A heartfelt collection of letters, memories, poems and tributes written by everyday people from across the country
Penguin Random House
In what you could only assume is a sort of early-warning R.I.P. to publishing – created by the mainstream publishing industry’s very own, crowd-plundered Trojan horse – the Mother’s Day Gift of 2016 as coaxed by Penguin was this; apparently “A heartfelt collection of letters, memories, poems and tributes written by everyday people from across the country” – well, when’s a back-cover of a book ever lied, eh?
Yes, cut the middle men and women out but aim right for Middle NZ. Penguin asked complete nobodies, you, me, the postman, to pen a heartfelt letter or poem or tribute to mum – your mum, not mine, they’re all different after all hence a whole book of thanks for having me/I love you so much – in a cynical nod to the death of ideas.
The commissioning editor was replaced by a group email. The author replaced by A Pack of Numpties.
The audience? The mothers that made it into the book and their families.
Crafty-as-fuck – the payment for said numpties was one copy of the book, gratis. That means Kiya, Daughter of Maria and Lindsey, Daughter of Betty and Anon, daughter of Amum would of course all give up their guts for gratis as the old school saying used to go (I think?) and hand mum the freebie copy. Well, what greater gift…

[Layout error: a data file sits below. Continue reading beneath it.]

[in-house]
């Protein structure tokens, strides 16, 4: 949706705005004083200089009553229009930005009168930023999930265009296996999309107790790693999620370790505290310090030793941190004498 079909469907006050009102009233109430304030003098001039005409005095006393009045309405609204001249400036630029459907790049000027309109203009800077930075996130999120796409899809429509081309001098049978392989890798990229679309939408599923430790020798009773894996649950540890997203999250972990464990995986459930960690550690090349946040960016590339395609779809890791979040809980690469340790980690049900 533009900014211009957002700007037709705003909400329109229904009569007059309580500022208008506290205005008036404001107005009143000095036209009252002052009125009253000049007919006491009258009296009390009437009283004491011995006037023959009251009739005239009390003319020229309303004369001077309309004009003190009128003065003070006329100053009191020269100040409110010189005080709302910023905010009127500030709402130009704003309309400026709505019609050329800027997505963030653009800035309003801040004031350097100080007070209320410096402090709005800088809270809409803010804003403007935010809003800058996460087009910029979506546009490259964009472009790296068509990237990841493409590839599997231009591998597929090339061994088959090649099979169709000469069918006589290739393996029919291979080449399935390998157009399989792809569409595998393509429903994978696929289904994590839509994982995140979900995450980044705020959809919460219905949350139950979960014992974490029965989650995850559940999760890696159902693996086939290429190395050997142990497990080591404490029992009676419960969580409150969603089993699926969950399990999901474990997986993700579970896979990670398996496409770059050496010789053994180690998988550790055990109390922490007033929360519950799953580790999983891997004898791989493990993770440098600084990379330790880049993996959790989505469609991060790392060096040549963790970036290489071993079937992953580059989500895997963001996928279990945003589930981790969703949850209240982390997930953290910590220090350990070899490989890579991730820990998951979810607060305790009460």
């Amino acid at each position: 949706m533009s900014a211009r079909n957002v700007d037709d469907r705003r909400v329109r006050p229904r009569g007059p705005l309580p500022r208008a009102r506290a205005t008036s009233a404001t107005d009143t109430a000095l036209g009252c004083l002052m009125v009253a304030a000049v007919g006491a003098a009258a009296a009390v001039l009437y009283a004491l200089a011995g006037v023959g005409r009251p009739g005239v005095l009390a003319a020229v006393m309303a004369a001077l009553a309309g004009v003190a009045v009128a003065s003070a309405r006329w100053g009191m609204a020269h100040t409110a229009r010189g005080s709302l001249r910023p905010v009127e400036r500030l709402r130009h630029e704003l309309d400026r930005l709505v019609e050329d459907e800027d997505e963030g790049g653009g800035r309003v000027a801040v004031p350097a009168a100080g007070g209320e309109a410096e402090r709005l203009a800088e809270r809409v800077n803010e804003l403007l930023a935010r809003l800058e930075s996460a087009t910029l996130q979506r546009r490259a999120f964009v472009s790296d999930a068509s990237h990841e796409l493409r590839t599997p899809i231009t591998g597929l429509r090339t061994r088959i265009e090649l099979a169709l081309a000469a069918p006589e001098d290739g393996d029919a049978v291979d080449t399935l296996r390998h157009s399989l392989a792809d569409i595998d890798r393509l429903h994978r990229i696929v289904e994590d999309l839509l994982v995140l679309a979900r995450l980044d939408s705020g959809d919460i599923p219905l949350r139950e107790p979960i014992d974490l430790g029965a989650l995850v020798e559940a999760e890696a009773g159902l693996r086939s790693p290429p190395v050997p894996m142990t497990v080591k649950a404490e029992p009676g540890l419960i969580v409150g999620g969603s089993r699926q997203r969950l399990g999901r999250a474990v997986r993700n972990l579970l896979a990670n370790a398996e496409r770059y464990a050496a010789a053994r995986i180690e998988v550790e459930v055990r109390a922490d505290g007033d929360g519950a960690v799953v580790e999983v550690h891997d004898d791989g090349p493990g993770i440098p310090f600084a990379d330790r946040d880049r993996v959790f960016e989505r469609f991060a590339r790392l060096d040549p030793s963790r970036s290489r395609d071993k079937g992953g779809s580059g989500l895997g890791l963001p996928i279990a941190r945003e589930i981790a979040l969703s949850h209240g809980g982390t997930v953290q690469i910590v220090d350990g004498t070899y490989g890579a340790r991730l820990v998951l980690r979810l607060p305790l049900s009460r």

And then rush out and buy up a shelf of copies so that their home could have gifts for anyone that visited the newly published author.
This book worryingly looks to shift the stats – it’s a distinct possibility now that in New Zealand (and this has in fact, worryingly, always been almost-likely) there are published authors who have written more books than they’ve read; certainly a fresh batch of the freshly “made” will now own more copies of the same title on their shelf than ever before.
It’s an embarrassment to and for all concerned.
Not least of all because John Key now has a favourite book, and one that won’t take up too much room on the shelf so everyone can still see his DVD copy of Johnny English.
Ninety-six people in New Zealand love their mums. Apparently. Or were too cheap to get a real gift. That’s 94 daughters and two sons by the way. But you would have probably guessed that.
A sad day for publishing in New Zealand. Another sad day in New Zealand.
But about that we should probably say no more. For indeed mum’s the word.